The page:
Making an effort
As we ease ourselves into our soothing routines, we like to assume things will go well. And yet, the mind is sometimes distracted by uncomfortable thoughts that we quickly dismiss – if we are able. No need to worry, we tell ourselves; everything is in place, and things will work out once again, just like before – or will they? Despite the comfort of our faith, our times do seem dangerous.
We prefer the pleasures of convenience, and feel entitled to leisure. We resent the awkwardness of having to wake up to life’s crises. Still, we suspect sometimes that our comfort may be a delusion, and our thoughts that things will continue to work out are only assumptions, not facts. The fact remains that the future must always be uncertain. In ancient maps the lands that lay beyond what was known were designated Terra Incognita – unknown lands. Here, it was said, “there be monsters.”
Hunter S. Thompson, gonzo journalist and onetime bad boy of Glen Ellen, advised a friend to address the harsh events of life with heroic effort. He began with that famous line of Shakespeare’s: “To be, or not to be: that is the question: whether ’tis nobler in the mind to suffer the slings and arrows of outrageous fortune, or to take arms against a sea of troubles.” He went on to say “indeed, that is the question: whether to float with the tide, or to swim for a goal. It is a choice we must all make consciously or unconsciously at one time in our lives.”
I would add that – like it or not – we are confronted by that choice every day, between the ease of denial and the effort of resolve. Nature abhors a vacuum, and something is always happening while – like schoolchildren watching the clock – we long for recess. However, the only rest we can have is the rest of our lives, which will certainly be filled with activity and adventure. Adventures always take effort and, though avoiding them is tempting, the ease we feel entitled to belittles the meaning of life.
We want so much for life to be easy, to be able to rest from the incessant parade of one thing after another, but there are no gaps, no coveted lacunae – no places where things do not exist. Great human institutions, such as democracy and marriage, take great effort, it’s true; but they are always worth the effort. People who drift toward the unconscious life of convenience tend not to want to think much – yet if we do not think, we cannot realize.
I’ve written before about becoming a witness of our circumstance rather than a victim, about working to gain the clarity of perception and presence of mind to respond to situations deliberately. And, incidentally, taking responsibility for what is happening – not taking advantage of the situation, bending events to a personal benefit rather than to the needs of the community. This is the difference between the self-serving politician and the selfless public servant.
The sense of self must be nourished to survive, which takes conscious effort. To be fed by the food that we eat, we must work to produce the enzymes that make their nutrients available – and to be informed by the information that we read or hear, we must produce the curiosity and consideration that gets at what is meant by what is said. This takes effort, more effort than the passivity of being distracted or entertained.
Einstein said this: “if science, like art, is to perform its mission truly and fully, its achievements must enter not only superficially but with their inner meaning into the consciousness of people.” If art is to be more than simply entertaining, so science must be more than simply interesting. We are deeply moved, and changed for the better, by working to find the personal significance of an artistic event or scientific fact. We have to look deeply into what is being said to learn what we are being told, for the substance is always hidden beneath its surface appearance.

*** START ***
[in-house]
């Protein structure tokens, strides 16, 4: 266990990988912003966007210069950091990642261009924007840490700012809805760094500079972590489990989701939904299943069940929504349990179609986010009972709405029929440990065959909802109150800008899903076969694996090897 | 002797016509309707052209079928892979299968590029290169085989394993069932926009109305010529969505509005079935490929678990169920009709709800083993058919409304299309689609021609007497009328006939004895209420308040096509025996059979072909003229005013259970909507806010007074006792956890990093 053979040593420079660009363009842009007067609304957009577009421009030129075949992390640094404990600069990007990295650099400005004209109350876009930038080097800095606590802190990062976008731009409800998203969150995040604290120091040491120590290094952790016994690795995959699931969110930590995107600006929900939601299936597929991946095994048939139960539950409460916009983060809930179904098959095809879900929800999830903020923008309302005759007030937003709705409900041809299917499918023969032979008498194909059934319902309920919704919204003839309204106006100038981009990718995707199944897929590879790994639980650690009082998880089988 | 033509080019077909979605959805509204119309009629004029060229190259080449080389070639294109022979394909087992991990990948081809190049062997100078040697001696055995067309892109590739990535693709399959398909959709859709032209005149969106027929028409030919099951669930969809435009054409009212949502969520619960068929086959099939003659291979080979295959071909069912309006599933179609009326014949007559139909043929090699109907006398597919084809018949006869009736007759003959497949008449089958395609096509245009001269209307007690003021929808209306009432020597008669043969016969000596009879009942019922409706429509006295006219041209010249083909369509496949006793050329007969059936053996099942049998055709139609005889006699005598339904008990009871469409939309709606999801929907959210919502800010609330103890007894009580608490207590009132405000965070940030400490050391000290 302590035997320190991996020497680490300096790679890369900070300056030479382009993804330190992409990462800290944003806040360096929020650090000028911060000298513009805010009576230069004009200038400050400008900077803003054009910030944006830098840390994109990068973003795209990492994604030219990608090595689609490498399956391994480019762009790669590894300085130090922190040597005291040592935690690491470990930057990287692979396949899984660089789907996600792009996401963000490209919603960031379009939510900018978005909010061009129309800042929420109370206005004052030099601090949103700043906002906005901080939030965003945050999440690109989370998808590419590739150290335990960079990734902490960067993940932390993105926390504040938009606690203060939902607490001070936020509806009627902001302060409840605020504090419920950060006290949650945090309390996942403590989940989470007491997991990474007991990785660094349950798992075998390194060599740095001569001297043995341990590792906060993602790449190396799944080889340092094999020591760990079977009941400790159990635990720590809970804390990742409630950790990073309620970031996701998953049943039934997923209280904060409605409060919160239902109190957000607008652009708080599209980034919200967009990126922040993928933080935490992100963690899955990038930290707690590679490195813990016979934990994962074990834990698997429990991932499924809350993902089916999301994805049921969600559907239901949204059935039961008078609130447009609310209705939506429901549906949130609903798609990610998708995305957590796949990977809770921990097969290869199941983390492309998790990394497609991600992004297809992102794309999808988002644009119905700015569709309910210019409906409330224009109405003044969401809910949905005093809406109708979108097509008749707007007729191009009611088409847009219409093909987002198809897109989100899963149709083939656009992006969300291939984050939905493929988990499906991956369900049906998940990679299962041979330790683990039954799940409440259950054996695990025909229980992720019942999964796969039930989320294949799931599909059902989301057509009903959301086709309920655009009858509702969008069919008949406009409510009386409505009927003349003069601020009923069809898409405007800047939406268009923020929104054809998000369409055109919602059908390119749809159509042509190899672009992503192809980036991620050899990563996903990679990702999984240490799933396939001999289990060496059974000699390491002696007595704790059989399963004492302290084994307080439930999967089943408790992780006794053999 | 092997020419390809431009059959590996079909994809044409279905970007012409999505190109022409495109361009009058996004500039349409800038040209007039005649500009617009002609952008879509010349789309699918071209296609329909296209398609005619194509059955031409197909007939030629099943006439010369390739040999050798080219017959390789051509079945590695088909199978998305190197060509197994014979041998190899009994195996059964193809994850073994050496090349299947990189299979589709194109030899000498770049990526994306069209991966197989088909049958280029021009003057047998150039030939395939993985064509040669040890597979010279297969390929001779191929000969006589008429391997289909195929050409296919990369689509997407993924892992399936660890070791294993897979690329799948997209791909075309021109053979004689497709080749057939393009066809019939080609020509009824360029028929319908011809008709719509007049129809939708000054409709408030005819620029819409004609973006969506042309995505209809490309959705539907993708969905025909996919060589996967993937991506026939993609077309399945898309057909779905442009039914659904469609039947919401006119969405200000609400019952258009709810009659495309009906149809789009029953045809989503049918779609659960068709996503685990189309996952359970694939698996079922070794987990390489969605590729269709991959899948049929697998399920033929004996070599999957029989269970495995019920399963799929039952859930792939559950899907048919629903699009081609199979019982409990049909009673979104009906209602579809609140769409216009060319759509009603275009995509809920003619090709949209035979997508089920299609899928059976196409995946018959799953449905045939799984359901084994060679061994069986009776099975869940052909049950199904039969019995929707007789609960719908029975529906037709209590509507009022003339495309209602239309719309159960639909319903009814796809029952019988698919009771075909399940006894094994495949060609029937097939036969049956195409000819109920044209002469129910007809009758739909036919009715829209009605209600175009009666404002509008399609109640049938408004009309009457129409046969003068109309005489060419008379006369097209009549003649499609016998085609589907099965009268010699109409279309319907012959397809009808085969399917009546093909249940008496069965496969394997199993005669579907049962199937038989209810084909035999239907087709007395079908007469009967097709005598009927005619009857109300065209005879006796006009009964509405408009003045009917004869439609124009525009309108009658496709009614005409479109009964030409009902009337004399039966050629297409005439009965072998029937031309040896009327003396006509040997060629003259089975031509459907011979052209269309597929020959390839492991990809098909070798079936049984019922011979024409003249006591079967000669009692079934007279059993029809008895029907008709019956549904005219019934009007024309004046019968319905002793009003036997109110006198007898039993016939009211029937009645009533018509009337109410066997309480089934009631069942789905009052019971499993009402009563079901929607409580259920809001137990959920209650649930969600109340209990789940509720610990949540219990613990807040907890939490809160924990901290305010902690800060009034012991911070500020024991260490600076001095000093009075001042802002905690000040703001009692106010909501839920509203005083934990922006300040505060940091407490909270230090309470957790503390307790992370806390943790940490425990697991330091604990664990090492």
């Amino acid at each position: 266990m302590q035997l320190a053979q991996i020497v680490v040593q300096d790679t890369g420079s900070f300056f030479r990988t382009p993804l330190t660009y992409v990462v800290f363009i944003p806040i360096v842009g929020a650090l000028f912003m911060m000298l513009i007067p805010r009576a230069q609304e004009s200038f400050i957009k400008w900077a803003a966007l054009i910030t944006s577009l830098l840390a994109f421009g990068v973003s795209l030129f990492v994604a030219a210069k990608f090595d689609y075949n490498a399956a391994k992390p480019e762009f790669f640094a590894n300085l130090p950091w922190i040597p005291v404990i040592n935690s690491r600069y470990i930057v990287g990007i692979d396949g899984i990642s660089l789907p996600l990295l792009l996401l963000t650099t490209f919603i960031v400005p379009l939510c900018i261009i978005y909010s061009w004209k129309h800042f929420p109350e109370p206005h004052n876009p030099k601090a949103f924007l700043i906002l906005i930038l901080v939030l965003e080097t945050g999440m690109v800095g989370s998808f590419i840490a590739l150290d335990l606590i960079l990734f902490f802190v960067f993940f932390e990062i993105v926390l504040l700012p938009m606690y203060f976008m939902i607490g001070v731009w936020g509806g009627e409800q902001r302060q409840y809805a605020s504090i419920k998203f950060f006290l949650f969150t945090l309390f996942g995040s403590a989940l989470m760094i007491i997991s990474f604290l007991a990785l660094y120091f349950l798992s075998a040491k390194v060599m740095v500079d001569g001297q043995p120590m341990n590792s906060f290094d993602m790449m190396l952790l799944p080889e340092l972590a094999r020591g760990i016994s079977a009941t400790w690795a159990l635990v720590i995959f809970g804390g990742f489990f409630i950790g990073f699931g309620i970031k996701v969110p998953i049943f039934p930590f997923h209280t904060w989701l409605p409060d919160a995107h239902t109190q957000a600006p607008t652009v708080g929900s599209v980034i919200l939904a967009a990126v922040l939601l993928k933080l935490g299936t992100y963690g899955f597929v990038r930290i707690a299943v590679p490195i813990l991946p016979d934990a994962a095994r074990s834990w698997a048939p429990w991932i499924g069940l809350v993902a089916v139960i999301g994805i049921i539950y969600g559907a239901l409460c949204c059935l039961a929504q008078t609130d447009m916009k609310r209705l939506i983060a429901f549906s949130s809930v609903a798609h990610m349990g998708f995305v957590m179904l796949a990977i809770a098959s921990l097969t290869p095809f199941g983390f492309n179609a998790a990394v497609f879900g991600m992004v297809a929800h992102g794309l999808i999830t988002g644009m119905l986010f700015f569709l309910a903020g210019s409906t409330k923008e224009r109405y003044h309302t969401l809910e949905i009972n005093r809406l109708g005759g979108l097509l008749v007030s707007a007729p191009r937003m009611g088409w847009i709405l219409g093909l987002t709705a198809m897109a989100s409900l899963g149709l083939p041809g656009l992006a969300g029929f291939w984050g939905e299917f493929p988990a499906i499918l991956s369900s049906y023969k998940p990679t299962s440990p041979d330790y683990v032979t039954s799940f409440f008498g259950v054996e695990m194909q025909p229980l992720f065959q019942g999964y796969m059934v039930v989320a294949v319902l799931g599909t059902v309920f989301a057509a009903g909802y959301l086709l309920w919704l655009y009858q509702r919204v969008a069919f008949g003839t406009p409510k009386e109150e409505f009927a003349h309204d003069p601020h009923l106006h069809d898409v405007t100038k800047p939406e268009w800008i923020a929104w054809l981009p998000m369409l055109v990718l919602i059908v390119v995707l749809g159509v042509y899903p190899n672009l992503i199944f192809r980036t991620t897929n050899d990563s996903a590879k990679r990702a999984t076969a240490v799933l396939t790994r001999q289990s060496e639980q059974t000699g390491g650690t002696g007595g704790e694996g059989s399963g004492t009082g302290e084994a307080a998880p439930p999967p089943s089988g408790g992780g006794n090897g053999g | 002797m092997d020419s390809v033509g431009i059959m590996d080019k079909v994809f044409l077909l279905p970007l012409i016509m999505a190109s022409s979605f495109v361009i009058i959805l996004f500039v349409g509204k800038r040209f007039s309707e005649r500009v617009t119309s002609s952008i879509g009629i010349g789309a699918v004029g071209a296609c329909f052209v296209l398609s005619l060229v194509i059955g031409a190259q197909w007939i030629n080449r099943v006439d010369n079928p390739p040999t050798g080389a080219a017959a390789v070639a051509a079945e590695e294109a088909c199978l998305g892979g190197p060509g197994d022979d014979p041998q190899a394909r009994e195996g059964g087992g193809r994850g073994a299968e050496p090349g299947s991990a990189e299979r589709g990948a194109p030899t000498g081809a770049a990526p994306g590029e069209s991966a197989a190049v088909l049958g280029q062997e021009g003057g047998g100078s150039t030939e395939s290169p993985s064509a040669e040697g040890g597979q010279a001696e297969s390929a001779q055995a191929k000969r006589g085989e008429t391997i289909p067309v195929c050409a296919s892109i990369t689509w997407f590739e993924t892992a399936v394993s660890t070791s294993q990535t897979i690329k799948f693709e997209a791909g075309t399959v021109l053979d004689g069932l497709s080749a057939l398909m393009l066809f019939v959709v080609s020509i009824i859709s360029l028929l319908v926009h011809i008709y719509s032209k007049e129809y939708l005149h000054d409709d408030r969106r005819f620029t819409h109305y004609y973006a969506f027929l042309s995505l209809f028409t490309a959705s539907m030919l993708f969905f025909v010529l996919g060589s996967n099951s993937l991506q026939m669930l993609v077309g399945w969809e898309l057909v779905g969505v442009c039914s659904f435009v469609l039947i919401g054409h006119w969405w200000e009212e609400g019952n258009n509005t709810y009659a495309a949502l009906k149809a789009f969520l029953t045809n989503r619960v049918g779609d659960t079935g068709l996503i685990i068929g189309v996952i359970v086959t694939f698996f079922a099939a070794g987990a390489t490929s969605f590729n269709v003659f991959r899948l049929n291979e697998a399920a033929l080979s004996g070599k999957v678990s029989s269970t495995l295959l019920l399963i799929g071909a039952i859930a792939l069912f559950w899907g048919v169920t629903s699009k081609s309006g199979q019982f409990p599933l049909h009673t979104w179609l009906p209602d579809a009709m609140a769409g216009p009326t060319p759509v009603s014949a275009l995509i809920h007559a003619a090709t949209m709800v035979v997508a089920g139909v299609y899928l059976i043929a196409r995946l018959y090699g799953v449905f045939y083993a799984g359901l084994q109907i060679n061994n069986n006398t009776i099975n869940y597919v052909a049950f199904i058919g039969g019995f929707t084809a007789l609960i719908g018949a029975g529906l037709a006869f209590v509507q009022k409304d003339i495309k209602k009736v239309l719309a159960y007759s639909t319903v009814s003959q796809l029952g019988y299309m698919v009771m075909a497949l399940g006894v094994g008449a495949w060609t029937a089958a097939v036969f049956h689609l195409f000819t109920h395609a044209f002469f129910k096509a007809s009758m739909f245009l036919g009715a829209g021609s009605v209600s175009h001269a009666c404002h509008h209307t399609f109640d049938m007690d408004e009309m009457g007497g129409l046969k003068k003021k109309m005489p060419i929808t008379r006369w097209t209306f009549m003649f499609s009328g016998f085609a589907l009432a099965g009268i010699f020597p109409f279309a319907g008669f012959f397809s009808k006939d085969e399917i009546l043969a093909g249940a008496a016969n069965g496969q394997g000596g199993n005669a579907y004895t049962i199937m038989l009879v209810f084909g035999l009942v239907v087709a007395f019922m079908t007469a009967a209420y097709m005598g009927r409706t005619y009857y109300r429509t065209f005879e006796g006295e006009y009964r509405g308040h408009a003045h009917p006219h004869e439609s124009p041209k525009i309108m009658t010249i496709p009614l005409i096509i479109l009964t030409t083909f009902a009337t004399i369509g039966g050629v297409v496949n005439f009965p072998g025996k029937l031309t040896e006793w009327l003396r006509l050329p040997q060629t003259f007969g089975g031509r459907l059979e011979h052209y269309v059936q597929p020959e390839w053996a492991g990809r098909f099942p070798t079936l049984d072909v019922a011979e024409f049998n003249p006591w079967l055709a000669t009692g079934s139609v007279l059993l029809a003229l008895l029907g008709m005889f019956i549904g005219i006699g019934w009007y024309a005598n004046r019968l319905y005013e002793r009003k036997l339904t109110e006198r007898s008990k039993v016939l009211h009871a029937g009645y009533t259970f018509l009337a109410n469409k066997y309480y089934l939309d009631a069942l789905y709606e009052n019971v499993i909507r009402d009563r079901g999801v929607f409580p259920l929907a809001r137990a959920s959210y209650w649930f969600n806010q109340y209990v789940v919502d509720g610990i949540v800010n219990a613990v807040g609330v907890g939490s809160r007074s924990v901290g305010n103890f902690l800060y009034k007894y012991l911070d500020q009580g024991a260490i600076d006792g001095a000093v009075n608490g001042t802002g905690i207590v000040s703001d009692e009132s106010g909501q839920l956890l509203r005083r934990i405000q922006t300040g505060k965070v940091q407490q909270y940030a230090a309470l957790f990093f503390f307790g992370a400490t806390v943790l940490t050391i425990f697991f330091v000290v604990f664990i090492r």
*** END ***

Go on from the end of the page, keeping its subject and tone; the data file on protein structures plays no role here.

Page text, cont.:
In both disciplines, science and art, the willingness to explore the unknown, to enter the wilderness that embraces this walled city we call civilization, takes effort and courage; this makes for significant discoveries. Otherwise we will continue to live with routine superstitions about the monsters that lurk in the dark, and the things that go bump in the night – and we will continue to divert our attention from what inconveniences us to what entertains us. This is addiction – addiction to the convenient life, and to a meaningless, deracinated one.
Acronyms easily become words – such as FBI and CDC – and what they once stood for is easily forgotten. The purpose of abbreviations is clarity and convenience, and although they are especially useful in discussing particular issues they often slip into a jargon among specialists that mystifies the value of their work for the rest of us. Once shortcuts are discovered they quickly become favorite thoroughfares; and the road not taken is thought too long and difficult, though it may lead to a more meaningful life.
The Sonoma County General Plan provides for something called Heritage Roads – though implementation of the program has been shelved. These are the county lanes whose curves and climbs are not graded and straightened for safer and more convenient travel. Such roads are instead to be taken for an intimate experience of the land. They ask to be occupied and inhabited, winding through a landscape that invites our exploration, and nourishes our imagination. There are no monsters in this terra incognita, only the occasional bicyclist or intrepid untamed creature, who remind us to slow our pace and live in the moment. And so, we are offered a nourishing banquet, not fast food.
Jim Shere is a local writer with a private practice as a counselor in Glen Ellen. You are invited to explore his website at jimshere.com, or email him at firstname.lastname@example.org